Name: Amanda Rounds
Business: Shell Beach Floral Design
What she said then:
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Previously a home-based business, Shell Beach Floral Design opened a storefront on West Grand Avenue in Grover Beach in late 2009.
That was about six months before the city began a construction project to spruce up the street between Second and Fourth streets, Amanda Rounds told The Tribune last April.
“People are relieved that it’s over,” she said. “I have noticed more traffic, more flow.”
What she says now:
When Rounds chose her storefront, with 1,500 square feet for a gift shop, she hoped retail sales would contribute about half of her company’s income.
“I invested a lot of money into creating the retail,” she said recently. “The beginning of this year was pretty tough. The last six months have been much better.”
It’s been a year since street construction ended. Her trickle of walk-ins is steadily growing. To entice locals, she holds classes, art openings and receptions, staying in contact with e-mail newsletters.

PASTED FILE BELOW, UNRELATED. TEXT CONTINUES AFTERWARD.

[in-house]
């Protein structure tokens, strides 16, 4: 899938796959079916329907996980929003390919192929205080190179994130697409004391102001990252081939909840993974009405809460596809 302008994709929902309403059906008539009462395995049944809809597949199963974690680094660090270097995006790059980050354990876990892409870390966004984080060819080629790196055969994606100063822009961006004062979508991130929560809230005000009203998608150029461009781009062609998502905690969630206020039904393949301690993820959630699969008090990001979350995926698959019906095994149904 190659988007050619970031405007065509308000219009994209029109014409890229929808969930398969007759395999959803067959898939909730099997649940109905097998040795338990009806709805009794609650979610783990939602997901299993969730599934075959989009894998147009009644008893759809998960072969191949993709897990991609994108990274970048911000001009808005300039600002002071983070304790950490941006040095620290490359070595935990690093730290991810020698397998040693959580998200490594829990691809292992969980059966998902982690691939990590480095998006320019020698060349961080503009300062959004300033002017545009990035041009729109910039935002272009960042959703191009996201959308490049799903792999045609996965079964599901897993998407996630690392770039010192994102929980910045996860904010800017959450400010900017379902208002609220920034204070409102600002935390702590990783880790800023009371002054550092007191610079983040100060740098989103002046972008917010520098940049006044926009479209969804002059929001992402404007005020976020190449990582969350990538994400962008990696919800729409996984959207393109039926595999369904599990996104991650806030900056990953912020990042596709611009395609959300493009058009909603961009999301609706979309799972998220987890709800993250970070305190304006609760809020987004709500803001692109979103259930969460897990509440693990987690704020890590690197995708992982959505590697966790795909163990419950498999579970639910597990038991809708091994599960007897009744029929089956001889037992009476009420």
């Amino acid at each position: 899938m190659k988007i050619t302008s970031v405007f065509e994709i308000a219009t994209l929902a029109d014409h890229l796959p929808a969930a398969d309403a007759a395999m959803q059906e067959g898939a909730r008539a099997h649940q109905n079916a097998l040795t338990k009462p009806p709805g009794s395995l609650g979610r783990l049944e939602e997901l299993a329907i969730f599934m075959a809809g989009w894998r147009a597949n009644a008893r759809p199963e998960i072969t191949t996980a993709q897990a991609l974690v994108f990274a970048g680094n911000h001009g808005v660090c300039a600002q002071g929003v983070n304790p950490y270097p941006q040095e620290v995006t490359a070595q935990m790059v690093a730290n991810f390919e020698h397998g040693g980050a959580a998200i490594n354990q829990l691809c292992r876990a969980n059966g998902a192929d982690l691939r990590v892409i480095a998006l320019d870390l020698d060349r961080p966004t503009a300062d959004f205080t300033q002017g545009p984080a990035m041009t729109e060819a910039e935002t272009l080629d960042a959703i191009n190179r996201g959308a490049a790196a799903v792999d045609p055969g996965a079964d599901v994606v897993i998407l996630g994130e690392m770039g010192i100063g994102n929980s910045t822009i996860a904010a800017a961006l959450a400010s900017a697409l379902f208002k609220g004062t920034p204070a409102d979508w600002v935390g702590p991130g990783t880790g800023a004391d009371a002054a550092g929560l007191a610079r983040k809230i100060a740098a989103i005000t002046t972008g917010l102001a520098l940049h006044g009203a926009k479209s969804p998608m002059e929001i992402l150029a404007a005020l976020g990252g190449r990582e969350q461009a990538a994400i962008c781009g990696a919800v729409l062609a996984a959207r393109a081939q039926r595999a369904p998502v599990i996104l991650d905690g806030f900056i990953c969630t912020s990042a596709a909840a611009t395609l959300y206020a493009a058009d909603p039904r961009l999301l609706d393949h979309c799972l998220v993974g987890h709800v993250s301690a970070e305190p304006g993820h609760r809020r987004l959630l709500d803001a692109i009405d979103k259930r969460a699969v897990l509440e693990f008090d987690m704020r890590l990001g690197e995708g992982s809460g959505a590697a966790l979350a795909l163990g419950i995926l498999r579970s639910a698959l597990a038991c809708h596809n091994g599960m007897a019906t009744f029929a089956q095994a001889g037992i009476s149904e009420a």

On Nov. 11, the shop celebrated its second anniversary with a reception from 5 to 8 p.m. featuring the artwork of Judy Chapel.
Summer tourism hasn’t helped in-store sales much.
“The tourists are generally lookers,” Rounds said. “They buy low-end things.”
But about 85 percent of her wedding orders come from out-of-towners marrying on the Central Coast, and some of those lookers leave a deposit. Most are from the Central Valley and Southern California.
“This is a huge destination location,” Rounds said. “We used to see huge weddings.”
Lately, her brides are tightening their event budgets. The shop has seen an increase in bookings, though, so in terms of overall income, Rounds said it “averages out.”
The Wedding Report Inc., which produces an annual measure of bridal spending nationwide, confirmed the average spent on bridal flowers was down in the first quarter of 2011. In each product category, spending dropped between 2 percent and 8 percent from 2010.
While retail hasn’t panned out as well as expected, Rounds has no regrets because the storefront has provided a necessary anchor for special event bookings.
“When you work out of your home, you tend to meet in cafés. You don’t have everything you need to show a bride. You’ve got portfolios,” she said. “My wedding business has increased 40 percent because of the retail location.”